Life After Twitch: Streamers Are Finding New Ways to Make Money and Avoid Burnout

The platform’s relentless demands have top performers looking for an alternative to the always-on life


NOBODY making a living on an online platform is immune to volatility—not even Ludwig Ahgren (picture), who in April 2021 set a record for the most subscribers ever on Twitch, Inc.’s streaming platform for gamers. After years of using Twitch to broadcast himself playing Super Smash Bros. Melee and chatting with fans full time, Ahgren committed himself to a punishing monthlong period of around-the-clock streaming he called a sub-a-thon. He peaked at 283,066 subscribers, each paying from $5 to $25.

The numbers were fleeting—by the next month, he’d lost all but about 42,000 subscribers. “I went right back down to where I was before the sub-a-thon,” he says. “You reach a level of success, and then you see it start to go away. It’s how streaming works.”

Twitch, YouTube, and other streaming services have given live streamers such as Ahgren the chance to build audiences and make media careers in ways that would’ve been impossible until about a decade ago. But performers have to produce videos constantly to keep viewers engaged. What Ahgren did after his record-breaking subscriber base evaporated shows how a handful of celebrity game streamers are looking to detach from this exhausting cycle and build more sustainable careers.

In November, Ahgren leveraged his Twitch fame into a multimillion-dollar exclusive deal with its main competitor in game streaming, Alphabet Inc.’s YouTube. He employs about a dozen people, who produce his content, handle merchandising, and perform other tasks. This month, Ahgren is starting his own company to provide technical infrastructure to other streamers. Called Truffle, it will enable a streamer to offer custom emoticons to fans and allow them to wager digital points on the outcomes of events within the live videos. The company will also eventually facilitate the creation of custom apps by third-party developers.

Many prominent Twitch streamers are also looking to seed entrepreneurial ventures that rely less on the daily grind. Hanako Tjia, a United Talent Agency agent who works with several top Twitch stars, is seeing more of them form game development studios, production companies, brand consulting firms, and direct-to-consumer brands. “The gaming landscape has dramatically evolved from where it was five years ago, and there are more opportunities for content creators now than ever before,” she says.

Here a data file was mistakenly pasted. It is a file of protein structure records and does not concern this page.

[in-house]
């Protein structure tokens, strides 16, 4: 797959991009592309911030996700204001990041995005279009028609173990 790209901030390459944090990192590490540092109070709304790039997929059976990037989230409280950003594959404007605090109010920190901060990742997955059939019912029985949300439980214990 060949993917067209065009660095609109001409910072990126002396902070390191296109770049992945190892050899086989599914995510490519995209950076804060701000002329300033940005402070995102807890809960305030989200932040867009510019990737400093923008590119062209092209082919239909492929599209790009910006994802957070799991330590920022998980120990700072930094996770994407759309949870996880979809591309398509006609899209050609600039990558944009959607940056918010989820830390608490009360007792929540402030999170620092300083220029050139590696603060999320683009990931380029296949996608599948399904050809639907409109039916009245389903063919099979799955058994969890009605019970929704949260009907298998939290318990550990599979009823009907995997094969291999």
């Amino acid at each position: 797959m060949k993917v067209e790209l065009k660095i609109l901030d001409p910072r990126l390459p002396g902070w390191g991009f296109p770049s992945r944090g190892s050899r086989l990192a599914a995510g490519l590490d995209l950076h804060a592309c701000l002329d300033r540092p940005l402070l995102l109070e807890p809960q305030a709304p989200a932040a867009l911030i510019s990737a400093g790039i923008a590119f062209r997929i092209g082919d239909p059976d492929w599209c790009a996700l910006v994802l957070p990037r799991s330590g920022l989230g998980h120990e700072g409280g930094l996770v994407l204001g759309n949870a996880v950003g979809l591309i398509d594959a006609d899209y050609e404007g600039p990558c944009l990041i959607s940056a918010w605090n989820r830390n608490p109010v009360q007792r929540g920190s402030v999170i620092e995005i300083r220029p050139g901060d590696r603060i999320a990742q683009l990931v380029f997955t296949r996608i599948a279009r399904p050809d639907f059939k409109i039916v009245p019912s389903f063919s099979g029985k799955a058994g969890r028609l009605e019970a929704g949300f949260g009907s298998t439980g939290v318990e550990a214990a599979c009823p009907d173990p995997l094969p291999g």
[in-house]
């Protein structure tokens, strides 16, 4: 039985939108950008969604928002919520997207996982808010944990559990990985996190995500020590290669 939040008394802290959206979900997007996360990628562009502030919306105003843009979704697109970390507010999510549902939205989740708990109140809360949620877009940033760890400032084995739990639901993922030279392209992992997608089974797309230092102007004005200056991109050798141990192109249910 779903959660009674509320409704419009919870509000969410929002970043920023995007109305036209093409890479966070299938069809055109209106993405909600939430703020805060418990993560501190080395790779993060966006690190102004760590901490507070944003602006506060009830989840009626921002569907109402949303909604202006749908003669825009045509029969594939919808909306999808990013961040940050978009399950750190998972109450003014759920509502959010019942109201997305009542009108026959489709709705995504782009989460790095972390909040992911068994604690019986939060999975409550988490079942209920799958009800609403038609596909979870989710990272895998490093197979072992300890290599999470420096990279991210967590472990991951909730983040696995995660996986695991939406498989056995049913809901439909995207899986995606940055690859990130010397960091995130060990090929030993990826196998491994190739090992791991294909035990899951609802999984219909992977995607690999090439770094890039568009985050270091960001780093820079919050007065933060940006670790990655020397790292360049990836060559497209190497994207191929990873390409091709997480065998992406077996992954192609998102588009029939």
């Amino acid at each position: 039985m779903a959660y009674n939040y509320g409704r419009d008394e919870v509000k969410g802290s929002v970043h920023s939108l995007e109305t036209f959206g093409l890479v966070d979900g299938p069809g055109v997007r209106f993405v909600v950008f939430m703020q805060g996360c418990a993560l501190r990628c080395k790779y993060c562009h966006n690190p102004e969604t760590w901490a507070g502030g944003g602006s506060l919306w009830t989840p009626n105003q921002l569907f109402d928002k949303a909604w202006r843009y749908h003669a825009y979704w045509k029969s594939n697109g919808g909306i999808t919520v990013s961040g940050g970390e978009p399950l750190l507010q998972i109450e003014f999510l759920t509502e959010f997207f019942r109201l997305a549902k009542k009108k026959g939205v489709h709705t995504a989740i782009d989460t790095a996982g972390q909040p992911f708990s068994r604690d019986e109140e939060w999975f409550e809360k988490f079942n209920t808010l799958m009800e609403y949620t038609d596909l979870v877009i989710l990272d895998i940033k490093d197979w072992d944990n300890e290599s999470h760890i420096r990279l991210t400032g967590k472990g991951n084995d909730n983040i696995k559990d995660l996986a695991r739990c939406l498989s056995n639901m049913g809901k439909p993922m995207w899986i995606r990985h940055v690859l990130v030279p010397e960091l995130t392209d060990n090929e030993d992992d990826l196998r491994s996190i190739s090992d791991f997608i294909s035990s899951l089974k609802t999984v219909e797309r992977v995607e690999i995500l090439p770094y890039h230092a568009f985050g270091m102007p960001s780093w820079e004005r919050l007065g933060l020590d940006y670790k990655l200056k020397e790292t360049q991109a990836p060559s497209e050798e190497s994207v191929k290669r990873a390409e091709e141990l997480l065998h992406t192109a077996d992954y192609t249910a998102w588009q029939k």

Game streamers often struggle with burnout and other maladies of overwork and end up looking to diversify. “You’ve seen countless streamers go through breakdowns, depressions, or worse,” says top Twitch streamer Asmongold, who doesn’t share his full name publicly. “It’s obvious that for many people, streaming is not a 20-year career.” In 2020, Asmongold, whose career has been marked by periodic burnout-inspired breaks, co-launched a network of influencers who collaborate on video content. Called One True King, or OTK, the company negotiates sponsorship deals between brands and its members.

Long infamous for young, male performers engaging in sexist, racist, or homophobic behavior, game streaming has become tamer, at least compared to its recent past. Its audience has also exploded since the beginning of the pandemic. That’s created an opening for veteran performers to start companies like OTK to capitalise on their knowledge of the space in ways they couldn’t do by streaming alone. These startups connect the idiosyncratic and fast-paced streaming business with brands such as the Hershey Co., MAC Cosmetics, Red Bull, and UberEats, which are eager to reach young, digitally native audiences.

The entrepreneurs say they’re often charting their own course rather than following patterns set by previous generations of media stars. In October, Imane “Pokimane” Anys, 25, co-founded RTS (named for the video game genre “real-time strategy”), a company that manages game-streaming talent. Anys, who’s been streaming on Twitch since she was in high school, had few role models. “If I were ever facing a new obstacle, there wasn’t a set structure or rulebook for me to turn to,” she says.

Performers who feel they have reached the ceiling on their preferred platforms are managing others and looking beyond entertainment. Kaitlyn “Amouranth” Siragusa, a superstar on both Twitch and the subscription-based platform OnlyFans, where she posts adult content, said last month on Twitter that she was launching an agency for female content creators on both platforms. She has also diversified outside of entertainment, buying gas stations, investing in a 7-Eleven, and even sinking $7 million into an inflatable pool-toy company.

Tjia says the entertainers she works with are now ready to leverage their success into entrepreneurship. However, she says, “building a business as a true CEO is not for everyone, and there are risks and opportunity costs that come with entrepreneurship.” While some might move on to become chief executive officers, she adds, others “will take more strategic, behind-the-camera roles in shaping the gaming industry.”